PhD programs in plant biology have a number of components, including classroom work, teaching assignments, and a research dissertation. This article will highlight some key details, like what types of courses are commonly found in the required curriculum, as well as admissions standards.
Common Courses for PhD Programs in Plant Biology
Students who enroll in PhD programs in plant biology can generally expect to complete around two years of coursework before becoming teaching assistants and beginning the research process for their dissertation. Below, we will look at five courses that are commonly required as part of the curriculum of a PhD program in plant biology.
Plant Evolution and Diversity
In such a course, students will learn about the history of different plant species and how they have evolved over time. Some topics this course may cover include plant structures, the fossil record of plants, how plants have adapted to different environments, and relationships among different types of plants.
Quantitative Methods and Statistics
This course covers various quantitative and statistical methods used in plant biology. It will focus on different types of modeling and statistical software. Topics that may be covered in this course include variance, regression, data analysis and sampling, experimental design, and hypothesis testing.
Plant Cell Biology
In this course, students will learn about different features of plant cells like cell walls and membranes, structures inside the cell, and cellular trafficking. In addition, this course will cover cellular processes like transport to and from the cell and cellular signaling.
Plant Community Ecology
In a course like this, students will learn about various types of plant communities and how they are organized. The processes by which communities become established are also explored as well as different plant community demographics. This course will likely involve using different types of numerical models to better understand plant communities.
These courses may cover topics like the analysis of genomes from a variety of different perspectives, DNA manipulation, RNA analysis, and DNA sequencing. In addition, this course may include a hands-on laboratory component in which students would learn about the principles of microdissection.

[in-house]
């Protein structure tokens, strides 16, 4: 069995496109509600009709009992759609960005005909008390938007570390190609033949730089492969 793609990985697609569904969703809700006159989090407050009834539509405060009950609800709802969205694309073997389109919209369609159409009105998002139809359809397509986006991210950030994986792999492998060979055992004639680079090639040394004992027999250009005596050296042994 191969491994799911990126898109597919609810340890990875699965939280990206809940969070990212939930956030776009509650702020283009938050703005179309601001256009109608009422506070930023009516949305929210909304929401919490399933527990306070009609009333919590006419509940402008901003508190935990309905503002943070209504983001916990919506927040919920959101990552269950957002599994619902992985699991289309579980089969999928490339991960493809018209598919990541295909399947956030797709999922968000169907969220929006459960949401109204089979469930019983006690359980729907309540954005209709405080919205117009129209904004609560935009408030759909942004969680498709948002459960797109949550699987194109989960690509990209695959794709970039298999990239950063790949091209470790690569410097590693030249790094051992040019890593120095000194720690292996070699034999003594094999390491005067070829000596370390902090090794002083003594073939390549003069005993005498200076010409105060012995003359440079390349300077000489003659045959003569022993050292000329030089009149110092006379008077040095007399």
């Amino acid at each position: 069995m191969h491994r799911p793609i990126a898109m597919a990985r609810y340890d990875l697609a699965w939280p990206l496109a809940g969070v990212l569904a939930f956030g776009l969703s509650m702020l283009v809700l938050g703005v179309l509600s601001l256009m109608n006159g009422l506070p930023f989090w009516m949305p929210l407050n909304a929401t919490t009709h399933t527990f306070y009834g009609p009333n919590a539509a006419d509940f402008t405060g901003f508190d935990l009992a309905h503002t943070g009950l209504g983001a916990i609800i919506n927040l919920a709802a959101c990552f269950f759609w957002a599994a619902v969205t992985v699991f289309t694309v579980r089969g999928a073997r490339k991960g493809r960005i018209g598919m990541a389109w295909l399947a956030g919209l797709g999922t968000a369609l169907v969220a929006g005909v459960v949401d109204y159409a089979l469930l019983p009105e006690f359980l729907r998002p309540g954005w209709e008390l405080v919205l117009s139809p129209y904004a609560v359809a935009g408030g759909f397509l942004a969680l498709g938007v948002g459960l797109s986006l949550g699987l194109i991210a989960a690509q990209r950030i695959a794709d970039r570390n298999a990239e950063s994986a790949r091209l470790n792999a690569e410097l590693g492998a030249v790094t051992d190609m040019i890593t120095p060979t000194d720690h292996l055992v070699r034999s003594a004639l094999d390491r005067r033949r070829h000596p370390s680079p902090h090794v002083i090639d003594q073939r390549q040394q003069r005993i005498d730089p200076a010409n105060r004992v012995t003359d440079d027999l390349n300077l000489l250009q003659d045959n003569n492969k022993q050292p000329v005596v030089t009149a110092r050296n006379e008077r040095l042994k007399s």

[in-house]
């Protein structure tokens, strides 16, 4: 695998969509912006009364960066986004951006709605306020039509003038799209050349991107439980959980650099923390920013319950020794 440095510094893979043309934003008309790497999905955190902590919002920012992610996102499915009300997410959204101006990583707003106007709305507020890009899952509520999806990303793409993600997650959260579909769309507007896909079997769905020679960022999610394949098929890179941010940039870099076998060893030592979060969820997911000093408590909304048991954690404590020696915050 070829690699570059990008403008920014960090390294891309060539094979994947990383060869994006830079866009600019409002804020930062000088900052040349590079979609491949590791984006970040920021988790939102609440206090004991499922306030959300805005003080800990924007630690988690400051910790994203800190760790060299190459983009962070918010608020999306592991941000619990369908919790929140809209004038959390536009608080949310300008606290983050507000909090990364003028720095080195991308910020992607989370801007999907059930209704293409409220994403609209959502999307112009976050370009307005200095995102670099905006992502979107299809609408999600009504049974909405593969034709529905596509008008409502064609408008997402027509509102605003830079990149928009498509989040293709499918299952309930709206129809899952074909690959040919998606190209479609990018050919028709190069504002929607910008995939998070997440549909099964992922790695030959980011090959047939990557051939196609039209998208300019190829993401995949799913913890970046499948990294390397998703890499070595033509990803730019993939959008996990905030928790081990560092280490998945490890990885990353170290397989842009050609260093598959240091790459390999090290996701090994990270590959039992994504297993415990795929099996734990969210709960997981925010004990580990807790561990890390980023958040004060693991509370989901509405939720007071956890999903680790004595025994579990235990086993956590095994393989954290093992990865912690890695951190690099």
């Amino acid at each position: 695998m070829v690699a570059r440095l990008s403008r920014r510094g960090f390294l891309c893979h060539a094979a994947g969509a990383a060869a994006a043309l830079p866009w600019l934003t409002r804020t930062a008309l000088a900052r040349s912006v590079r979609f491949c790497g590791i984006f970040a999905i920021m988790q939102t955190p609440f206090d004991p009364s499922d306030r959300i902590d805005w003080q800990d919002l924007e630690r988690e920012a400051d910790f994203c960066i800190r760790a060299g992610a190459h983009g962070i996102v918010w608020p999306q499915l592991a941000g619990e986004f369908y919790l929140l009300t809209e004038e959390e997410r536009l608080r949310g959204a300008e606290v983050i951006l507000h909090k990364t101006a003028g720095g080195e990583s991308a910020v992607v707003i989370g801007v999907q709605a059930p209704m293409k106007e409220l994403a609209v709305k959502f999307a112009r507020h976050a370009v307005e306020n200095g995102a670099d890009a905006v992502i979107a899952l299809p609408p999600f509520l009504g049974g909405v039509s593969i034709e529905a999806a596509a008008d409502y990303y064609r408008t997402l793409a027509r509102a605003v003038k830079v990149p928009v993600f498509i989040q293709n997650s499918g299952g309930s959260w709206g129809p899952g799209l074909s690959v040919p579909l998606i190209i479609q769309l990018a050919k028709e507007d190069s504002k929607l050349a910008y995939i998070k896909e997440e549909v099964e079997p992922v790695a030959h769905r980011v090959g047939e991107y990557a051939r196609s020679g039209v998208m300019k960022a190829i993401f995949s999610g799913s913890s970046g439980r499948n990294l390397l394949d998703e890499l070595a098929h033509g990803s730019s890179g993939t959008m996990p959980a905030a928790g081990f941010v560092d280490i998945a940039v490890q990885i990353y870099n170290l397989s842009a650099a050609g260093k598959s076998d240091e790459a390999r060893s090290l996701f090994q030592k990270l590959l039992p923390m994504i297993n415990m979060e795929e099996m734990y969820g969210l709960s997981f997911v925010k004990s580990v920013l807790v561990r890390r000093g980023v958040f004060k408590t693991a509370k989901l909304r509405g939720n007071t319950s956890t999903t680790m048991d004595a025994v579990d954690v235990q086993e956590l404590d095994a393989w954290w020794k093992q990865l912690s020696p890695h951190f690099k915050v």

Teaching and Dissertation for PhD Programs in Plant Biology
Students pursuing a PhD in plant biology are often expected to teach roughly two semesters during their time of study. One of the experiences may be with a large lecture-type class while the second experience could be with a smaller lab-type group.
Sometime during the third year, PhD students usually begin working on their research. They'll often work with a faculty mentor who is conducting similar research and is supported by a dissertation committee. Students are expected to complete a research dissertation that can be submitted to a peer-reviewed journal. They're usually required to defend their dissertation orally as well.
Students can expect to finish all of their PhD components in roughly five to six years.
Admission Standards for PhD Programs in Plant Biology
Students who are interested in applying for PhD programs in plant biology must fulfill some prerequisites in order to be considered for admission. Typically, one must have a bachelor's or master's degree in one of the natural sciences, though it is also important for students to have taken coursework in the physical sciences. When preparing an application file, students will need to complete an application form and compile a number of other documents that include a personal statement, letters of recommendation, transcripts of past undergraduate and graduate work if applicable, and GRE test results.
PhD programs in plant biology expose students to advanced coursework in the field. They also facilitate independent research so that doctoral students can write and defend an original dissertation.